Gerald J. Russello *
Can a religious "viewpoint" be separate from the religious
basis of that viewpoint? A panel of the Second Circuit has ruled
that a public school district may ban a religious group from after
school meetings. In doing so, the Second Circuit has muddied the
difference between a religious viewpoint and religious "content,"
and creates a hopelessly vague standard as to when a religious group
may offer its views on "the secular subject of morality."
In The Good News Club v. Milford Central School,(1) the panel,
affirming the district court, held that the Milford, New York school
district did not discriminate against the Good News Club, because
the Club's activities were religious in nature and not merely presenting
issues from a religious viewpoint. The Milford school had an after-school
policy that permitted outside organizations to use school facilities
for "social, civic [or] recreational meetings" that were
non-exclusive and open to the public. The policy specifically forbids
use "by an individual or organization for religious purposes."
The Good News Club, a community-based Christian youth organization
with branches in several parts of the country, requested permission
to hold meetings at the school in the fall of 1996. Their meetings
consist of prayer, songs and lessons designed to examine moral issues
in a Christian context. After reviewing the materials submitted
by the Club in support of its request, the mschool superintendent
rejected the Club's request, finding that the Club's activities
"to be the equivalent of religious worship." Id. at *4.
The school had previously supplied bus service to students who wished
to attend Club meetings off-site, but this had been discontinued.
Id. at *3.
Judge Miner, writing for the majority, found that the school policy
was both reasonable and viewpoint neutral in the context of the
school's status as a limited public forum.(2) The panel, rejecting
the Club's argument, held that the school reasonably found a risk
that the school would be seen as condoning a particular religion,
and held that the differences between formalized religious services
and Club meetings was "immaterial." Id. at *6. Further,
the majority found that because Club meetings "clearly and
intentionally communicated Christian beliefs," allowing use
of the school would convey to "young and impressionable children"
who were non-Christian that they were not welcome. Id.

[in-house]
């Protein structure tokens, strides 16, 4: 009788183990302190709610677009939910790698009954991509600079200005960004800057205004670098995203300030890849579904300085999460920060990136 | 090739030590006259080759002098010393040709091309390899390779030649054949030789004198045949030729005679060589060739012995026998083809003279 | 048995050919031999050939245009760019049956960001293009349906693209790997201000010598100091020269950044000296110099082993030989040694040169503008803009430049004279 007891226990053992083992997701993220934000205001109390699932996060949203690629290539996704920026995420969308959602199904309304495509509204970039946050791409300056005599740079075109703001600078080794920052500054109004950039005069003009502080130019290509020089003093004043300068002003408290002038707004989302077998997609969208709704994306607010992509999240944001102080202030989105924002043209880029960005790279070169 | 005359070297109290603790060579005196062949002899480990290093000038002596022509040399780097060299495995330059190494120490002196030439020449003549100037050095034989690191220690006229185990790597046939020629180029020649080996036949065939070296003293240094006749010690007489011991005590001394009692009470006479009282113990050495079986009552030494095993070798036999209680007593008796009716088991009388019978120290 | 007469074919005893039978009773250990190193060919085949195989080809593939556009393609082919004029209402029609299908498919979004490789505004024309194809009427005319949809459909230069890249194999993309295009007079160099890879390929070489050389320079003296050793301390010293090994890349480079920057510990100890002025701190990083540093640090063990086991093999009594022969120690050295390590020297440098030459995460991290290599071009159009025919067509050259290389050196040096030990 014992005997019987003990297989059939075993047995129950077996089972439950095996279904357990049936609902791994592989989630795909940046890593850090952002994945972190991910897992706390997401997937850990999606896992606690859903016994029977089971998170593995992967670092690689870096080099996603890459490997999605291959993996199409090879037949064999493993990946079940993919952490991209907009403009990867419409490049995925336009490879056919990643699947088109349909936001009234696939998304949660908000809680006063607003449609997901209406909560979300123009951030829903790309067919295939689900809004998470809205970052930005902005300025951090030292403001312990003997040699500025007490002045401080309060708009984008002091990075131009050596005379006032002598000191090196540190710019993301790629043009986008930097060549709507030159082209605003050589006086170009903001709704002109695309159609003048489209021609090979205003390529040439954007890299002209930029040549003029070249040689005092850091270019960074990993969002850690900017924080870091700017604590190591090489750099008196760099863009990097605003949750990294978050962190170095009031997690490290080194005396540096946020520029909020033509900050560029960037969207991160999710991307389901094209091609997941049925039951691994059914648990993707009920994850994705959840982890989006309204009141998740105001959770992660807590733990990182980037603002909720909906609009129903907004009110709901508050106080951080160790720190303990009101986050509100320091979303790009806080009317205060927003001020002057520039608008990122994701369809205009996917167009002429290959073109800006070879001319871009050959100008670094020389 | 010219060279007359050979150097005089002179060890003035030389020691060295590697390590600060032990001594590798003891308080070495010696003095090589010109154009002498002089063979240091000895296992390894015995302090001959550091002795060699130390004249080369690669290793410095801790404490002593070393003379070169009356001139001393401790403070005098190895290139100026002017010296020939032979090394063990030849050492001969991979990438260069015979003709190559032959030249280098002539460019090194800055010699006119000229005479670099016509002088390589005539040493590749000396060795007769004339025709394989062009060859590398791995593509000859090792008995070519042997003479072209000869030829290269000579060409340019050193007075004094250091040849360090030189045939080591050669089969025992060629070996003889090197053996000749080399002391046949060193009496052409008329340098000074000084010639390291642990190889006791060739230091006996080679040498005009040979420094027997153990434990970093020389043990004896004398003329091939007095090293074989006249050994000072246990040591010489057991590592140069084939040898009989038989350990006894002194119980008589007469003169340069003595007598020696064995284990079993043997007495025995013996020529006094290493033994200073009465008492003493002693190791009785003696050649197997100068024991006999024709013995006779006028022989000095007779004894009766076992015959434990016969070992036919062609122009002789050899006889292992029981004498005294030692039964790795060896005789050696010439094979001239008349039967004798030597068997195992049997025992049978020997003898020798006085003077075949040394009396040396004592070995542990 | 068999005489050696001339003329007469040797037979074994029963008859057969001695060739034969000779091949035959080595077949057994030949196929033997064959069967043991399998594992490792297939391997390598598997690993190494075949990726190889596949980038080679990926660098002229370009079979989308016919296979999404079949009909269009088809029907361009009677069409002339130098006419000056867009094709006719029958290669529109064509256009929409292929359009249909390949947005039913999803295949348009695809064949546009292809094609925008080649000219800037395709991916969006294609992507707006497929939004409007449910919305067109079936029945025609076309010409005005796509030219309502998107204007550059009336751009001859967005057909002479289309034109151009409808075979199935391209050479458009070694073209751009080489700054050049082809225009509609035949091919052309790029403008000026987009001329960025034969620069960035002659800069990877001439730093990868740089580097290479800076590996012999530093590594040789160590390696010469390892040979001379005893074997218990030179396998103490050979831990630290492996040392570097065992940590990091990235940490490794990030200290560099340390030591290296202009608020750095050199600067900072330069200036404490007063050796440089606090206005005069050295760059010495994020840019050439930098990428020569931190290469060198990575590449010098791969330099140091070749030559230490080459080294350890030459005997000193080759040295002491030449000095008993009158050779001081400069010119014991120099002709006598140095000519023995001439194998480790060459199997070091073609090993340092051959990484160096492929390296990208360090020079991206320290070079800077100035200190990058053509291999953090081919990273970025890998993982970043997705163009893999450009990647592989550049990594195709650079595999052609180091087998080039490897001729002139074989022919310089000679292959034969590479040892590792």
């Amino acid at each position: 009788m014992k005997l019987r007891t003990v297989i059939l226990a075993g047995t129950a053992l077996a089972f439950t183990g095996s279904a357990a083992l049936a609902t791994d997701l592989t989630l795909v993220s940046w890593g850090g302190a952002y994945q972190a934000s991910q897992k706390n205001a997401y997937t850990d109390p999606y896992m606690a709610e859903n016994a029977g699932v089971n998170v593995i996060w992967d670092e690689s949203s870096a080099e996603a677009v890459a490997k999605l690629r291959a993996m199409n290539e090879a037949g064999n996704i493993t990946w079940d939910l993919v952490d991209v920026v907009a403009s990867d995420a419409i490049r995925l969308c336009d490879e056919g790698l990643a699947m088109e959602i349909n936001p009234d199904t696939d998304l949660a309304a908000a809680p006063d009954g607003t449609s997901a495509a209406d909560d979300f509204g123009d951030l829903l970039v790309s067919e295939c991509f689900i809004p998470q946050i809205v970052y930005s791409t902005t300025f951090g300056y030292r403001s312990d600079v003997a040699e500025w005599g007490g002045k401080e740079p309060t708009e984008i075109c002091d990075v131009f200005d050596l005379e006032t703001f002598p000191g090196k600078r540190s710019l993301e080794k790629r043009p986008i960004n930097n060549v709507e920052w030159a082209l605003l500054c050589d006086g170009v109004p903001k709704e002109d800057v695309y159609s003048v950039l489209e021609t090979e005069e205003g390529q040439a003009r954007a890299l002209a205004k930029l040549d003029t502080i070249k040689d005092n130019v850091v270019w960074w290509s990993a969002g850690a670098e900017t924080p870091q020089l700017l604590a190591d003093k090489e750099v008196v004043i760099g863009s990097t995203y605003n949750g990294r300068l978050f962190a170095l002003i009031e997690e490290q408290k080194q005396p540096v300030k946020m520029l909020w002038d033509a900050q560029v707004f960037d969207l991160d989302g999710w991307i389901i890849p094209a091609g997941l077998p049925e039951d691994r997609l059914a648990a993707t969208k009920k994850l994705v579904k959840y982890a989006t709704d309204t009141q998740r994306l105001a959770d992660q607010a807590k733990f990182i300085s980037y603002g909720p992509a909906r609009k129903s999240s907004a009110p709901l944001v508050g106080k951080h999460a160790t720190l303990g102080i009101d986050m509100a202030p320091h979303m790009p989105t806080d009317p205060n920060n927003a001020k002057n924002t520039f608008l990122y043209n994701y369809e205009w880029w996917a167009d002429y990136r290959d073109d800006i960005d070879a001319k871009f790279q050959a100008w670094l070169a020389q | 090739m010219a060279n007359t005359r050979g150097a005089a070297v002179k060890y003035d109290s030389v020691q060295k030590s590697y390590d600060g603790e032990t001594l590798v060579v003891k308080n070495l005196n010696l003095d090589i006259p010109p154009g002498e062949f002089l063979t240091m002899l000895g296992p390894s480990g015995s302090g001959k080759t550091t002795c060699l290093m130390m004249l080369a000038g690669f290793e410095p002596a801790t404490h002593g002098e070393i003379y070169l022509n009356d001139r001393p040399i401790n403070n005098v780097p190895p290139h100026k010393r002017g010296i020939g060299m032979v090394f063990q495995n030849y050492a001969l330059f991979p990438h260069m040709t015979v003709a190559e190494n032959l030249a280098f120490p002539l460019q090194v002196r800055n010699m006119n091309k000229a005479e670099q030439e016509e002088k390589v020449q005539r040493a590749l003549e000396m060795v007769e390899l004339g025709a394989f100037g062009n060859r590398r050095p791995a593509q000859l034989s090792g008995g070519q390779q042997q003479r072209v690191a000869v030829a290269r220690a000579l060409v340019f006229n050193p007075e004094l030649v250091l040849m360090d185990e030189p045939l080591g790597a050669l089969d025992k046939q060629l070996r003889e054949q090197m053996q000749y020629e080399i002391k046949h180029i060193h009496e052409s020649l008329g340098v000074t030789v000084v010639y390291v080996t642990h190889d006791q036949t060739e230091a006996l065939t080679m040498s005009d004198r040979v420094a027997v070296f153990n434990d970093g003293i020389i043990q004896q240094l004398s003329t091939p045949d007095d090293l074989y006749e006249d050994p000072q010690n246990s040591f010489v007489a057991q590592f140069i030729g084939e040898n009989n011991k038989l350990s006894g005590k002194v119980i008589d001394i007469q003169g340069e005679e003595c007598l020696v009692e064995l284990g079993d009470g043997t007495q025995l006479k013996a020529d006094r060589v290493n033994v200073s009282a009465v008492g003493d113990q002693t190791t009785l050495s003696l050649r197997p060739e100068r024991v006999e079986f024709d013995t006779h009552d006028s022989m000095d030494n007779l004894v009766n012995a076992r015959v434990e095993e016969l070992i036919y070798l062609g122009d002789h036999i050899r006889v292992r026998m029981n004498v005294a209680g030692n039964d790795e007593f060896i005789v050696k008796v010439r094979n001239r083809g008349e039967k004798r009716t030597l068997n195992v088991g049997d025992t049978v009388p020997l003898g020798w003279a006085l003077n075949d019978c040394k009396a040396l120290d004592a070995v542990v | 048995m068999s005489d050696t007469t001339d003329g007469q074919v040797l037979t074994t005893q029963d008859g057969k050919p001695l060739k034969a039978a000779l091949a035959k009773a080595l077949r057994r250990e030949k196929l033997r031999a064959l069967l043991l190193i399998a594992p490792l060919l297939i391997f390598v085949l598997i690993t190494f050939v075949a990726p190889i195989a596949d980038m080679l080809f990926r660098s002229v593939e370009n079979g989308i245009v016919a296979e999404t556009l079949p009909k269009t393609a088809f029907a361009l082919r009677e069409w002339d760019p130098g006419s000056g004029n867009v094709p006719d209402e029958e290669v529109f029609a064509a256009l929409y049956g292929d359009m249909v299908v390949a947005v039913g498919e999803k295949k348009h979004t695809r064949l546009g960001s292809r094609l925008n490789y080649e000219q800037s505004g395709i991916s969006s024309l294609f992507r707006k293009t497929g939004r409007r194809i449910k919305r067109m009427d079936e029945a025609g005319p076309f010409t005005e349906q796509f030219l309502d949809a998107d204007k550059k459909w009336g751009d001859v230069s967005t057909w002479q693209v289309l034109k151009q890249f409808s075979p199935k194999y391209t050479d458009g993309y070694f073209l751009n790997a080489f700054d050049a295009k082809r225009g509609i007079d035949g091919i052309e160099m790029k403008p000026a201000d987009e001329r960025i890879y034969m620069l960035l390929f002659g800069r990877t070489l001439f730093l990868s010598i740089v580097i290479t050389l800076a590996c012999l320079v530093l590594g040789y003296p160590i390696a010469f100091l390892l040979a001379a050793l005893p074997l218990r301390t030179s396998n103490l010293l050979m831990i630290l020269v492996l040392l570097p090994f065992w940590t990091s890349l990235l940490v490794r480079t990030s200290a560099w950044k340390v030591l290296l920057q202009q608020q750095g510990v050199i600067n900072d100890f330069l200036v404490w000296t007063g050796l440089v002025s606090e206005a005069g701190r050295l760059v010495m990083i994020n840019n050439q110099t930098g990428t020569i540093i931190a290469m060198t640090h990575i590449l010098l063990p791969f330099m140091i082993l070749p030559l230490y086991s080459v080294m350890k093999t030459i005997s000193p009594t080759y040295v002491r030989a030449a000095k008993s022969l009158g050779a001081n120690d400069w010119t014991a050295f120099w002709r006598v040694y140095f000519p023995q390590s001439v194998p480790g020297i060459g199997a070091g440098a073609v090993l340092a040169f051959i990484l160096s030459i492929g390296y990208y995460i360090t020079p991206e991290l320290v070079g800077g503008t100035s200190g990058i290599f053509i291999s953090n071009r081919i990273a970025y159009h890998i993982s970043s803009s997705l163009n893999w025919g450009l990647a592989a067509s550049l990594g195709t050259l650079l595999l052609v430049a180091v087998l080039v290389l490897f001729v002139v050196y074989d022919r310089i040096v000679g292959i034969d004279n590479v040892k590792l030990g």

The majority also found that the school policy was viewpoint neutral,
despite the fact that the school permitted other groups, such as
the Girl Scouts, to present viewpoints on moral issues. The majority
could not distinguish "how the Club's activities differ materially
from the `religious worship' described in Full Gospel Tabernacle(3):
"[E]ach has prayers and devotional songs . . . . Applying a
different label to the same activities does not change their nature
of import." Id. at *7. Therefore, the Club's activities constituted
"religious instructions and prayer" rather than a general
reverence "incidental to the main purpose" of organizations
such as the Scouts, such as personal growth and the development
of leadership skills. Id. at *8.
Judge Jacobs, in dissent, disputed the majority's reliance on Full
Gospel Tabernacle and instead thought that the substantially identical
case involving a Good News Club in Missouri,(4) in which the Eighth
Circuit permitted use of the school facilities, was the better guide,
and that the Supreme Court's decision in Lamb's Chapel(5), which
found a First Amendment violation when a school district prohibited
the showing of a film series that presented family issues from a
Christian perspective, was dispositive of the issues presented.
Id. at *10-11 (Jacobs, J., dissenting). Judge Jacobs found "quixotic"
the majority's attempt to distinguish between an isolated subject
of "moral issues" and moral issues when seen from a religious
perspective: "th[e] transformative, goal-directed tendency
of religious viewpoints does not justify a preference for other
viewpoints." Id. at *12 (Jacobs, J., dissenting).
Good News Club presents an issue more troubling than which precedent